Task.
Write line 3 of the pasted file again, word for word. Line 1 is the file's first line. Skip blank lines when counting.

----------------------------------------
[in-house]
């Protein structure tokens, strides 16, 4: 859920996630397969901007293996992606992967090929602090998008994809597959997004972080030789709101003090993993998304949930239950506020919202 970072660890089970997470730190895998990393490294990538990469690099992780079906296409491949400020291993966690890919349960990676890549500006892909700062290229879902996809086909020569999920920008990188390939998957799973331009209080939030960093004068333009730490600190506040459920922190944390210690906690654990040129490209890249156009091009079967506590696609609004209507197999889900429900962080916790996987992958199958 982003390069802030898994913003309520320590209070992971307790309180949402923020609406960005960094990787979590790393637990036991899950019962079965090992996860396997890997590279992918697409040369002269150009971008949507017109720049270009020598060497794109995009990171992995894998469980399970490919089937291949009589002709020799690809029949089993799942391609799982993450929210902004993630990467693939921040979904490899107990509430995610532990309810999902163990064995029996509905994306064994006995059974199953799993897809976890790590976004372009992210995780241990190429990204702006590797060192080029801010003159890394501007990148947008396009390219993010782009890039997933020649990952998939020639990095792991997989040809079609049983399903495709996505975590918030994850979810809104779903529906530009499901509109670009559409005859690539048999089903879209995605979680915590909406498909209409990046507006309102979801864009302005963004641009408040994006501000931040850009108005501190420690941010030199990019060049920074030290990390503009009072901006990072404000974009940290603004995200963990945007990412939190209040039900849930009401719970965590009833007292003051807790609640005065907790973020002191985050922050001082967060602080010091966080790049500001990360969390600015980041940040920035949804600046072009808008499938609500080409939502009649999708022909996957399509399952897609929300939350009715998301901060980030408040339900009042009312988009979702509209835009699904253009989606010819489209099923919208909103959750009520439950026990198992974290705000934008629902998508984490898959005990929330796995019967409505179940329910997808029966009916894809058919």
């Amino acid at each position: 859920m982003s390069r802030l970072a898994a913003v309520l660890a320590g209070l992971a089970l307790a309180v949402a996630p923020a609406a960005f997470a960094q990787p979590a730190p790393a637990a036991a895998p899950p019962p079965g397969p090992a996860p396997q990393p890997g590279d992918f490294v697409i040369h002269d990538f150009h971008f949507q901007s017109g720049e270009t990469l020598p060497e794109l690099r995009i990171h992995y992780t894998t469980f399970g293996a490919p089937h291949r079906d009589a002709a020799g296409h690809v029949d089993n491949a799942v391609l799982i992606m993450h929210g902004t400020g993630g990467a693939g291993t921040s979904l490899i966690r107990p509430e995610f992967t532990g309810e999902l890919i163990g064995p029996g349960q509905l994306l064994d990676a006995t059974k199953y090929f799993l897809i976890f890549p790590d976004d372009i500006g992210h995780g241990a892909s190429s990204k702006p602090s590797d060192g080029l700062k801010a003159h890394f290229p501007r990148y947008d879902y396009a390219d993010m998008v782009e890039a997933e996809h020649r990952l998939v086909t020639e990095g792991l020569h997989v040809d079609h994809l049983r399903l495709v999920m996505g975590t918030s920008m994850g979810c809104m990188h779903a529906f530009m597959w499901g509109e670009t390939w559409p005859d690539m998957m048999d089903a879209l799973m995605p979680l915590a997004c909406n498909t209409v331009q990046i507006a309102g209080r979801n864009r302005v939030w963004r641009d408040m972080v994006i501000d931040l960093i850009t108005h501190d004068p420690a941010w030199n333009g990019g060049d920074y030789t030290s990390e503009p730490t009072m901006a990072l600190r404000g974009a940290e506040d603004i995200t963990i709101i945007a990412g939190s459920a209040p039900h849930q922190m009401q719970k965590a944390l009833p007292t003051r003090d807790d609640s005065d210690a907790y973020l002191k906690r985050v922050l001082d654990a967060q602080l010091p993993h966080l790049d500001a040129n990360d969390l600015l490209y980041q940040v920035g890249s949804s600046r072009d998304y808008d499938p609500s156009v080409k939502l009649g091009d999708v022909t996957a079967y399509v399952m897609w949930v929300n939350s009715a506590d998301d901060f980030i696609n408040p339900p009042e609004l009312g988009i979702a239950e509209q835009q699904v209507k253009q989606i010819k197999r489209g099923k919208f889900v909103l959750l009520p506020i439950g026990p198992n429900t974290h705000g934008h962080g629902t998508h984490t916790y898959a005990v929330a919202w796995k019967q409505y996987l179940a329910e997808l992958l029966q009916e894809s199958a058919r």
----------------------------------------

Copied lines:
């Amino acid at each position: 859920m982003s390069r802030l970072a898994a913003v309520l660890a320590g209070l992971a089970l307790a309180v949402a996630p923020a609406a960005f997470a960094q990787p979590a730190p790393a637990a036991a895998p899950p019962p079965g397969p090992a996860p396997q990393p890997g590279d992918f490294v697409i040369h002269d990538f150009h971008f949507q901007s017109g720049e270009t990469l020598p060497e794109l690099r995009i990171h992995y992780t894998t469980f399970g293996a490919p089937h291949r079906d009589a002709a020799g296409h690809v029949d089993n491949a799942v391609l799982i992606m993450h929210g902004t400020g993630g990467a693939g291993t921040s979904l490899i966690r107990p509430e995610f992967t532990g309810e999902l890919i163990g064995p029996g349960q509905l994306l064994d990676a006995t059974k199953y090929f799993l897809i976890f890549p790590d976004d372009i500006g992210h995780g241990a892909s190429s990204k702006p602090s590797d060192g080029l700062k801010a003159h890394f290229p501007r990148y947008d879902y396009a390219d993010m998008v782009e890039a997933e996809h020649r990952l998939v086909t020639e990095g792991l020569h997989v040809d079609h994809l049983r399903l495709v999920m996505g975590t918030s920008m994850g979810c809104m990188h779903a529906f530009m597959w499901g509109e670009t390939w559409p005859d690539m998957m048999d089903a879209l799973m995605p979680l915590a997004c909406n498909t209409v331009q990046i507006a309102g209080r979801n864009r302005v939030w963004r641009d408040m972080v994006i501000d931040l960093i850009t108005h501190d004068p420690a941010w030199n333009g990019g060049d920074y030789t030290s990390e503009p730490t009072m901006a990072l600190r404000g974009a940290e506040d603004i995200t963990i709101i945007a990412g939190s459920a209040p039900h849930q922190m009401q719970k965590a944390l009833p007292t003051r003090d807790d609640s005065d210690a907790y973020l002191k906690r985050v922050l001082d654990a967060q602080l010091p993993h966080l790049d500001a040129n990360d969390l600015l490209y980041q940040v920035g890249s949804s600046r072009d998304y808008d499938p609500s156009v080409k939502l009649g091009d999708v022909t996957a079967y399509v399952m897609w949930v929300n939350s009715a506590d998301d901060f980030i696609n408040p339900p009042e609004l009312g988009i979702a239950e509209q835009q699904v209507k253009q989606i010819k197999r489209g099923k919208f889900v909103l959750l009520p506020i439950g026990p198992n429900t974290h705000g934008h962080g629902t998508h984490t916790y898959a005990v929330a919202w796995k019967q409505y996987l179940a329910e997808l992958l029966q009916e894809s199958a058919r």